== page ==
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The agriculture sector continues to play an important role in Nigeria’s economy, and is a key part of the government’s plans to attain sustainable economic growth.
Within the sector, the fisheries segment delivered a growth rate of 5.9% y/y in 2015. However, in Q2 2016 it contracted for the first time in over five years.
This is not surprising given that the country’s macroeconomic challenges resulted in a general slowdown across all sectors.
The latest GDP figures (Q4 2016) show that fisheries has recovered: it grew by 0.8% y/y.
Data from CBN show that artisanal production accounted for around 76.8% of the 1.04 million tonnes of fish produced in 2015. Meanwhile, industrial (trawling) fish farming accounted for only 8% of the total, indicating that commercial fisheries is still largely untapped.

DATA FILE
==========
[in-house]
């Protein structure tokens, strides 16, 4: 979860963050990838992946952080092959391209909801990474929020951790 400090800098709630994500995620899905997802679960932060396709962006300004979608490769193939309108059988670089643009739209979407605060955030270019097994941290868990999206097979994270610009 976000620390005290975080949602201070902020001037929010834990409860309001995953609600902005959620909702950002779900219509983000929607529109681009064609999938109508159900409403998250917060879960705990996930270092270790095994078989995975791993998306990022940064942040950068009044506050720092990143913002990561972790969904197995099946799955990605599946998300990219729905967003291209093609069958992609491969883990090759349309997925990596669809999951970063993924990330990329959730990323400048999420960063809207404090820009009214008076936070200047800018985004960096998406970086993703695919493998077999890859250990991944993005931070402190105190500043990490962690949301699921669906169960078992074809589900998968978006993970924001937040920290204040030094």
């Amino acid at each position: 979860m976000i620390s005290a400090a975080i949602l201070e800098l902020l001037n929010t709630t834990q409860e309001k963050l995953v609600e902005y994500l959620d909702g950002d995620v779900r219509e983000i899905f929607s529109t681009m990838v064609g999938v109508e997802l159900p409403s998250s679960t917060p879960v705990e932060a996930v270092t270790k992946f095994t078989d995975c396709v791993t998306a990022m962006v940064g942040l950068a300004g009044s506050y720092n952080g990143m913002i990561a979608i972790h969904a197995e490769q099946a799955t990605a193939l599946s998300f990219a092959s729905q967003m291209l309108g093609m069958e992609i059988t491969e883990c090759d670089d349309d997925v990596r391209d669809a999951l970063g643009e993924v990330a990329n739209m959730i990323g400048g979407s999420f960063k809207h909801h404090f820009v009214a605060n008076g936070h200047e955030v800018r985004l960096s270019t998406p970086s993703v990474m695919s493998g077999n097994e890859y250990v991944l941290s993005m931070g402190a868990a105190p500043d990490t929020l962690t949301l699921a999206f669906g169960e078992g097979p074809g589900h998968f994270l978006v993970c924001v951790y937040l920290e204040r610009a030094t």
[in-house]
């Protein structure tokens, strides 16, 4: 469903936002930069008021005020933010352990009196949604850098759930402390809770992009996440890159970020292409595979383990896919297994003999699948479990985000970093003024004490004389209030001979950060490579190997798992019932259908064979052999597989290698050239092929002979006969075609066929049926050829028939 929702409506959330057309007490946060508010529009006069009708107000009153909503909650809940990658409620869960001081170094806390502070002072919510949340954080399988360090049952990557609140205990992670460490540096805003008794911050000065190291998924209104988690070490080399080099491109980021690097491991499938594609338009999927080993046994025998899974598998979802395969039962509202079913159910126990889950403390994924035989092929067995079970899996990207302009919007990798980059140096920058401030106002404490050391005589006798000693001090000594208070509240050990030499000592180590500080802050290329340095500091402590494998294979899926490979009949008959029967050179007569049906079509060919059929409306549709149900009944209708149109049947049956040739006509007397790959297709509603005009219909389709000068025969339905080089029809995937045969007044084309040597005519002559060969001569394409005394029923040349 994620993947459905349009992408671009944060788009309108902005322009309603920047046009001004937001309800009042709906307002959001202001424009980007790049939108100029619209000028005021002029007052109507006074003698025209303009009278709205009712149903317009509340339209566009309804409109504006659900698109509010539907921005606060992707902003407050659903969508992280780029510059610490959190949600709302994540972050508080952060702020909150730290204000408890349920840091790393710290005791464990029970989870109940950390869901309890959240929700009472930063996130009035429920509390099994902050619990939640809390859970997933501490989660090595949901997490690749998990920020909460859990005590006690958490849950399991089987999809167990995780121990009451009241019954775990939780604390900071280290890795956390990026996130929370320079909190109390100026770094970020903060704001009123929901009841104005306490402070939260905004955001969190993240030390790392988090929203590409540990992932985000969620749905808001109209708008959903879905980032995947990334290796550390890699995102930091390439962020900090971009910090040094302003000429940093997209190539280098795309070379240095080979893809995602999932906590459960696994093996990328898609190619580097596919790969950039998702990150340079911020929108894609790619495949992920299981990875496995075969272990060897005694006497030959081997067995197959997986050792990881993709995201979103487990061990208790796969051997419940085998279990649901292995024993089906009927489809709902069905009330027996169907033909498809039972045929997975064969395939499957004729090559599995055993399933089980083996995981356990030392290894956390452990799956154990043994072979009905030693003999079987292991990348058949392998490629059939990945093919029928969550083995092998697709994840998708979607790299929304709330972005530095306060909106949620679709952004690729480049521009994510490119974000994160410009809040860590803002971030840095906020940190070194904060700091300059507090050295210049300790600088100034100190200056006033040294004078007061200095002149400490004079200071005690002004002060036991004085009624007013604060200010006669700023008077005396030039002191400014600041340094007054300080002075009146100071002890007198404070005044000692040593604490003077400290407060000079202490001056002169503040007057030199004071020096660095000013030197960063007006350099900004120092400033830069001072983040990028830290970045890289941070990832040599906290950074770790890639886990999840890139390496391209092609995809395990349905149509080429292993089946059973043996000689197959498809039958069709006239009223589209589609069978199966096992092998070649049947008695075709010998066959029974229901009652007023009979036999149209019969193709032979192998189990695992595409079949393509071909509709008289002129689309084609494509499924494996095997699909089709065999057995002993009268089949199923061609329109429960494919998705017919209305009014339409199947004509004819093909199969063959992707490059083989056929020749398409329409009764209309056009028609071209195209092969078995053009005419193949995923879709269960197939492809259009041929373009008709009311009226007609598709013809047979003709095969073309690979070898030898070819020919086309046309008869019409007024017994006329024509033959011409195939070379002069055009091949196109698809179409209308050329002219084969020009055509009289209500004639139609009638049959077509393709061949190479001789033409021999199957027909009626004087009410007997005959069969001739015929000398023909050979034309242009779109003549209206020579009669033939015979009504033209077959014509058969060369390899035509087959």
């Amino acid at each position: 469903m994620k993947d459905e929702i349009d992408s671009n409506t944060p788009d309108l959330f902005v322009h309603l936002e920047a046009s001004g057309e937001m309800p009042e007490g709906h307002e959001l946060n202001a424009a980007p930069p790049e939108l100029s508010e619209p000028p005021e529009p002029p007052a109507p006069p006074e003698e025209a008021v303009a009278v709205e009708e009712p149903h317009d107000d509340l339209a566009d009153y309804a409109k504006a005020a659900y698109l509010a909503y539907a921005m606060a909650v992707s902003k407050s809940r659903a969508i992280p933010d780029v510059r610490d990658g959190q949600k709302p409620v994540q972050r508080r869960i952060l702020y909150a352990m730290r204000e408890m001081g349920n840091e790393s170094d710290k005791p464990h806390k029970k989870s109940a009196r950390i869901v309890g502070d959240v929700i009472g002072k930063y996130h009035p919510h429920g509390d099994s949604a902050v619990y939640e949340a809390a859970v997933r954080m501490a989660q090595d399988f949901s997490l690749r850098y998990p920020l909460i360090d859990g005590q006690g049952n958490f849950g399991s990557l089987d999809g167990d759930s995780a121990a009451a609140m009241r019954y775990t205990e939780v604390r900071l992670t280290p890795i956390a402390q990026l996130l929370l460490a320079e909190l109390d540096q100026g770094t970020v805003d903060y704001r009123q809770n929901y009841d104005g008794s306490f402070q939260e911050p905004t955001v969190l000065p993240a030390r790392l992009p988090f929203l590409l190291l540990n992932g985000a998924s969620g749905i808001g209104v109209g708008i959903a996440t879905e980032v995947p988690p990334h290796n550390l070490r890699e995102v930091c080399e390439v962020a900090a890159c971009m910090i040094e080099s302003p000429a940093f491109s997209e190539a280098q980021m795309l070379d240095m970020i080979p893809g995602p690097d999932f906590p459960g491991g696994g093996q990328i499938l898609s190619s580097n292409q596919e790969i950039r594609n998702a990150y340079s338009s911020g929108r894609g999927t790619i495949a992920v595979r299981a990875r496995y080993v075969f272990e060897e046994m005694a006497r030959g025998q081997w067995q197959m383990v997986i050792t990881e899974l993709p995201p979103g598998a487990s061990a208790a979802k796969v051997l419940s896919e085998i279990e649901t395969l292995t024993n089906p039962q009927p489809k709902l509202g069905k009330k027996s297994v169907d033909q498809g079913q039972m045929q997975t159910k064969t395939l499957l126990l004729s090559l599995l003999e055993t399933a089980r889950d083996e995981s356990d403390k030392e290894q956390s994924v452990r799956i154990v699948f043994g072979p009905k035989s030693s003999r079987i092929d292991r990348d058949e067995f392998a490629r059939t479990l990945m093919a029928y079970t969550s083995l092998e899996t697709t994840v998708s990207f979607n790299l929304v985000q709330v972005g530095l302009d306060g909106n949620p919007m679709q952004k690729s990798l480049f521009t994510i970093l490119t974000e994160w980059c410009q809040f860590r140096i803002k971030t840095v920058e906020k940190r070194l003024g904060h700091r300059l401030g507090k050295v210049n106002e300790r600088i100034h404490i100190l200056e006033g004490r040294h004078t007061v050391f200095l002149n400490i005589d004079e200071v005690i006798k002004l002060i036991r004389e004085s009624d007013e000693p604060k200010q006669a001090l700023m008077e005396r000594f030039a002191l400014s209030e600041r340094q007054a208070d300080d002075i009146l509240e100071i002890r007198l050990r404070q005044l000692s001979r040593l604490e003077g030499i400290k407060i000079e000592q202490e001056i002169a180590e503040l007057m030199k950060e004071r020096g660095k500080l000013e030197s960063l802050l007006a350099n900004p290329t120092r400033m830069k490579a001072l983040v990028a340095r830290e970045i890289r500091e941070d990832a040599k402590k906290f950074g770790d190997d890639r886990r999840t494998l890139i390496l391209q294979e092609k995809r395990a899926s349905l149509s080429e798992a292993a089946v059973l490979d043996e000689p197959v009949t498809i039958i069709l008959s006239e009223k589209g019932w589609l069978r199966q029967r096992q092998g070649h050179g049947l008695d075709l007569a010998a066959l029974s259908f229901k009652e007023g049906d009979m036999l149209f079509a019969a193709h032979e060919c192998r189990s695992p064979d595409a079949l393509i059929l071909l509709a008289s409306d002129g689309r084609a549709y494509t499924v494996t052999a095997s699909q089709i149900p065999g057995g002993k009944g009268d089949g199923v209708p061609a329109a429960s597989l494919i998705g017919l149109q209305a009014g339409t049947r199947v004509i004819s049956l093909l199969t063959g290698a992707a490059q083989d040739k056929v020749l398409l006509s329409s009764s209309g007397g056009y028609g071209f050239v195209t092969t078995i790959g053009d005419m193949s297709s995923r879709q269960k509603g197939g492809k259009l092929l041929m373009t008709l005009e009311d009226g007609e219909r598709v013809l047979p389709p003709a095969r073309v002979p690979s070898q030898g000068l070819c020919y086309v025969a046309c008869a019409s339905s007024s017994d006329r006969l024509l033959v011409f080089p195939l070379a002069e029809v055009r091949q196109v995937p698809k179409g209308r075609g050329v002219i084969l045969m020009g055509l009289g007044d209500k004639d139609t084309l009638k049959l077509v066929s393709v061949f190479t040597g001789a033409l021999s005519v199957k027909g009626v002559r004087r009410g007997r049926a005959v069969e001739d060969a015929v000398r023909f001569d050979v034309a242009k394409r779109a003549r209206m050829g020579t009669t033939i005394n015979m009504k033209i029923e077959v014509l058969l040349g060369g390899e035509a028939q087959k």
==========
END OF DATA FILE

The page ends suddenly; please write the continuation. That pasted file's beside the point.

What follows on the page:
More recent data from the ministry of agriculture and rural development reveal that annual national supply has increased to 1.1 million metric tones (mmt) from 800 metric tonnes. The supply gap has reduced slightly to 1.0 mmt.
Based on our estimates, Nigeria’s annual fish import bill has now declined by 42%. We attribute the boost in annual fish production to the progress made as a result of the FGN’s import substitution policy.
To assist with improving fish farming activities, the CBN provided a N2bn long term facility under the Commercial Agriculture Credit Scheme to Triton Aqua (an Indian aquaculture firm operating in Nigeria). We understand that Triton Aqua has partnered with a few state governments to provide the necessary technology that would encourage aquaculture.
The forward steps towards self-sufficiency in fisheries are laudable. However, structural issues such as power shortages, poor access to finance and challenges with logistics amongst others still exist.